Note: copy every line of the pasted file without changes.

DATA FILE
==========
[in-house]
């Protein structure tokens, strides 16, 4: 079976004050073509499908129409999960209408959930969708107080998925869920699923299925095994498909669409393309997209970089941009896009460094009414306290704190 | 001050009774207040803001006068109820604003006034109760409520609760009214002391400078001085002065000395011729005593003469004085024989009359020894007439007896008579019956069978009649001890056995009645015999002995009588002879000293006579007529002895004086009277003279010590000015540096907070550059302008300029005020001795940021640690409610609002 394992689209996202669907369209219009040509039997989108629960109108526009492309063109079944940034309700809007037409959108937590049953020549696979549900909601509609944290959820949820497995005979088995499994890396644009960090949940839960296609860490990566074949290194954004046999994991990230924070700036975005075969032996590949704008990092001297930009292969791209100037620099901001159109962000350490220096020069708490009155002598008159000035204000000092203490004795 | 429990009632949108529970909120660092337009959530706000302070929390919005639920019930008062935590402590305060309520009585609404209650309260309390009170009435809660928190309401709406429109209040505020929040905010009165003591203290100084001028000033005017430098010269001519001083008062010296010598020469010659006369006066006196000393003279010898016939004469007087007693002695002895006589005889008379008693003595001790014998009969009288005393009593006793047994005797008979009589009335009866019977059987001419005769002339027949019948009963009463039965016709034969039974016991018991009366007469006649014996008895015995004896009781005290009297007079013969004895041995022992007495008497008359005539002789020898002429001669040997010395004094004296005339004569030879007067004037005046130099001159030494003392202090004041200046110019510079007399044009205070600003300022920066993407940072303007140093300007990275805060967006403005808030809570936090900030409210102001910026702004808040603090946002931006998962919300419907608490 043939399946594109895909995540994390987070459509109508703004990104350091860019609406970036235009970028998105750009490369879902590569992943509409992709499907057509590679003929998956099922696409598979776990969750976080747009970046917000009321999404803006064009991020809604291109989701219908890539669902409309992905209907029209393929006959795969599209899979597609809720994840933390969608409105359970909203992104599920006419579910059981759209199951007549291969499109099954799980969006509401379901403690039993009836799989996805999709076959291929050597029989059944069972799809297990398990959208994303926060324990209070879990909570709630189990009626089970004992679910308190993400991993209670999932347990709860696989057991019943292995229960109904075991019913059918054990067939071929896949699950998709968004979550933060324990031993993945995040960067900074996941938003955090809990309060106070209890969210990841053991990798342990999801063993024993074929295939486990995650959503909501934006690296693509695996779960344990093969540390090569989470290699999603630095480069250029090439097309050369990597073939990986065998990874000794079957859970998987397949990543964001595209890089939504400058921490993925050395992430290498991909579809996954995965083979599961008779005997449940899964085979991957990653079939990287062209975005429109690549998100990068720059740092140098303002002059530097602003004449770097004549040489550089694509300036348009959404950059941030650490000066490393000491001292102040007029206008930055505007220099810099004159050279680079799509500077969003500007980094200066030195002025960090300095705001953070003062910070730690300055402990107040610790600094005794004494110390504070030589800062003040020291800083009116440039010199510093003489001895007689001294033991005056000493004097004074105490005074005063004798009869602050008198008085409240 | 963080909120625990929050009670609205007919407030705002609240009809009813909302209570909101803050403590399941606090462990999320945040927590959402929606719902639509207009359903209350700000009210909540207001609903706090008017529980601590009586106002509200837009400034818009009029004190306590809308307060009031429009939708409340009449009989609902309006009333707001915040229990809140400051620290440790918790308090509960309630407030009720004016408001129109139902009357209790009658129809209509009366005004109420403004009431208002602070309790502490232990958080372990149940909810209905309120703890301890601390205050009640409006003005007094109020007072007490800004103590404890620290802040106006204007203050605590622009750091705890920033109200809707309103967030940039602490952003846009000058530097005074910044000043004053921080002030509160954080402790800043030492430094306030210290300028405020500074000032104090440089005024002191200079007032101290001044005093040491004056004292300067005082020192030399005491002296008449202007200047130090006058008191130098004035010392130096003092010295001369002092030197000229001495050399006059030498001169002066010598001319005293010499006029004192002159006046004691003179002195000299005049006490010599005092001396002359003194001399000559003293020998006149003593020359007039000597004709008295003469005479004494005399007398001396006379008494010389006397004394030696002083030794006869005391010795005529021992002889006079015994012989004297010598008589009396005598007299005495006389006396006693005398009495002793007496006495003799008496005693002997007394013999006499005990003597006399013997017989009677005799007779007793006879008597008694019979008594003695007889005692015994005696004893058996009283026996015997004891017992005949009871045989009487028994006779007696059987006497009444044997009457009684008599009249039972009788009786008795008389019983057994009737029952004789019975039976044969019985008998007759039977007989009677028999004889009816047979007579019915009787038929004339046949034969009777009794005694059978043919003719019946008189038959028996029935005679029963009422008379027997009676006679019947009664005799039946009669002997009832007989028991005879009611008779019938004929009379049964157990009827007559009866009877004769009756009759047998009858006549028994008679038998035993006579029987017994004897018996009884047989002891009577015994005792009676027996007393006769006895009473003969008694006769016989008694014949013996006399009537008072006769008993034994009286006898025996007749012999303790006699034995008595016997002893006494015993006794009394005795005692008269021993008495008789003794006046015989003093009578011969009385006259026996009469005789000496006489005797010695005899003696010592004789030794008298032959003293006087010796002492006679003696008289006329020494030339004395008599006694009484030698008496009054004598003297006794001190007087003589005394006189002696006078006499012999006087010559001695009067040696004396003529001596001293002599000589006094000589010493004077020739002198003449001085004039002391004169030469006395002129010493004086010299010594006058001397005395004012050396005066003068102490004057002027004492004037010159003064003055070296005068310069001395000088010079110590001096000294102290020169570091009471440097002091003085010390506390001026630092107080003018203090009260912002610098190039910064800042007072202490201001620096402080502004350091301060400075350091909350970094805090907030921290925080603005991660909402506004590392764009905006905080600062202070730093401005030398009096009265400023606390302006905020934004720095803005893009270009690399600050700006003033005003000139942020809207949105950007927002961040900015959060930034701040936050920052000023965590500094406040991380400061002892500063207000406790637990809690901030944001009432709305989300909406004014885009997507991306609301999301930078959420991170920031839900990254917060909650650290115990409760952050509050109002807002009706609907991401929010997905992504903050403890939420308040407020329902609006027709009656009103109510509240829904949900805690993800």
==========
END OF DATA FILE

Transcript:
[in-house]
């Protein structure tokens, strides 16, 4: 079976004050073509499908129409999960209408959930969708107080998925869920699923299925095994498909669409393309997209970089941009896009460094009414306290704190 | 001050009774207040803001006068109820604003006034109760409520609760009214002391400078001085002065000395011729005593003469004085024989009359020894007439007896008579019956069978009649001890056995009645015999002995009588002879000293006579007529002895004086009277003279010590000015540096907070550059302008300029005020001795940021640690409610609002 394992689209996202669907369209219009040509039997989108629960109108526009492309063109079944940034309700809007037409959108937590049953020549696979549900909601509609944290959820949820497995005979088995499994890396644009960090949940839960296609860490990566074949290194954004046999994991990230924070700036975005075969032996590949704008990092001297930009292969791209100037620099901001159109962000350490220096020069708490009155002598008159000035204000000092203490004795 | 429990009632949108529970909120660092337009959530706000302070929390919005639920019930008062935590402590305060309520009585609404209650309260309390009170009435809660928190309401709406429109209040505020929040905010009165003591203290100084001028000033005017430098010269001519001083008062010296010598020469010659006369006066006196000393003279010898016939004469007087007693002695002895006589005889008379008693003595001790014998009969009288005393009593006793047994005797008979009589009335009866019977059987001419005769002339027949019948009963009463039965016709034969039974016991018991009366007469006649014996008895015995004896009781005290009297007079013969004895041995022992007495008497008359005539002789020898002429001669040997010395004094004296005339004569030879007067004037005046130099001159030494003392202090004041200046110019510079007399044009205070600003300022920066993407940072303007140093300007990275805060967006403005808030809570936090900030409210102001910026702004808040603090946002931006998962919300419907608490 043939399946594109895909995540994390987070459509109508703004990104350091860019609406970036235009970028998105750009490369879902590569992943509409992709499907057509590679003929998956099922696409598979776990969750976080747009970046917000009321999404803006064009991020809604291109989701219908890539669902409309992905209907029209393929006959795969599209899979597609809720994840933390969608409105359970909203992104599920006419579910059981759209199951007549291969499109099954799980969006509401379901403690039993009836799989996805999709076959291929050597029989059944069972799809297990398990959208994303926060324990209070879990909570709630189990009626089970004992679910308190993400991993209670999932347990709860696989057991019943292995229960109904075991019913059918054990067939071929896949699950998709968004979550933060324990031993993945995040960067900074996941938003955090809990309060106070209890969210990841053991990798342990999801063993024993074929295939486990995650959503909501934006690296693509695996779960344990093969540390090569989470290699999603630095480069250029090439097309050369990597073939990986065998990874000794079957859970998987397949990543964001595209890089939504400058921490993925050395992430290498991909579809996954995965083979599961008779005997449940899964085979991957990653079939990287062209975005429109690549998100990068720059740092140098303002002059530097602003004449770097004549040489550089694509300036348009959404950059941030650490000066490393000491001292102040007029206008930055505007220099810099004159050279680079799509500077969003500007980094200066030195002025960090300095705001953070003062910070730690300055402990107040610790600094005794004494110390504070030589800062003040020291800083009116440039010199510093003489001895007689001294033991005056000493004097004074105490005074005063004798009869602050008198008085409240 | 963080909120625990929050009670609205007919407030705002609240009809009813909302209570909101803050403590399941606090462990999320945040927590959402929606719902639509207009359903209350700000009210909540207001609903706090008017529980601590009586106002509200837009400034818009009029004190306590809308307060009031429009939708409340009449009989609902309006009333707001915040229990809140400051620290440790918790308090509960309630407030009720004016408001129109139902009357209790009658129809209509009366005004109420403004009431208002602070309790502490232990958080372990149940909810209905309120703890301890601390205050009640409006003005007094109020007072007490800004103590404890620290802040106006204007203050605590622009750091705890920033109200809707309103967030940039602490952003846009000058530097005074910044000043004053921080002030509160954080402790800043030492430094306030210290300028405020500074000032104090440089005024002191200079007032101290001044005093040491004056004292300067005082020192030399005491002296008449202007200047130090006058008191130098004035010392130096003092010295001369002092030197000229001495050399006059030498001169002066010598001319005293010499006029004192002159006046004691003179002195000299005049006490010599005092001396002359003194001399000559003293020998006149003593020359007039000597004709008295003469005479004494005399007398001396006379008494010389006397004394030696002083030794006869005391010795005529021992002889006079015994012989004297010598008589009396005598007299005495006389006396006693005398009495002793007496006495003799008496005693002997007394013999006499005990003597006399013997017989009677005799007779007793006879008597008694019979008594003695007889005692015994005696004893058996009283026996015997004891017992005949009871045989009487028994006779007696059987006497009444044997009457009684008599009249039972009788009786008795008389019983057994009737029952004789019975039976044969019985008998007759039977007989009677028999004889009816047979007579019915009787038929004339046949034969009777009794005694059978043919003719019946008189038959028996029935005679029963009422008379027997009676006679019947009664005799039946009669002997009832007989028991005879009611008779019938004929009379049964157990009827007559009866009877004769009756009759047998009858006549028994008679038998035993006579029987017994004897018996009884047989002891009577015994005792009676027996007393006769006895009473003969008694006769016989008694014949013996006399009537008072006769008993034994009286006898025996007749012999303790006699034995008595016997002893006494015993006794009394005795005692008269021993008495008789003794006046015989003093009578011969009385006259026996009469005789000496006489005797010695005899003696010592004789030794008298032959003293006087010796002492006679003696008289006329020494030339004395008599006694009484030698008496009054004598003297006794001190007087003589005394006189002696006078006499012999006087010559001695009067040696004396003529001596001293002599000589006094000589010493004077020739002198003449001085004039002391004169030469006395002129010493004086010299010594006058001397005395004012050396005066003068102490004057002027004492004037010159003064003055070296005068310069001395000088010079110590001096000294102290020169570091009471440097002091003085010390506390001026630092107080003018203090009260912002610098190039910064800042007072202490201001620096402080502004350091301060400075350091909350970094805090907030921290925080603005991660909402506004590392764009905006905080600062202070730093401005030398009096009265400023606390302006905020934004720095803005893009270009690399600050700006003033005003000139942020809207949105950007927002961040900015959060930034701040936050920052000023965590500094406040991380400061002892500063207000406790637990809690901030944001009432709305989300909406004014885009997507991306609301999301930078959420991170920031839900990254917060909650650290115990409760952050509050109002807002009706609907991401929010997905992504903050403890939420308040407020329902609006027709009656009103109510509240829904949900805690993800």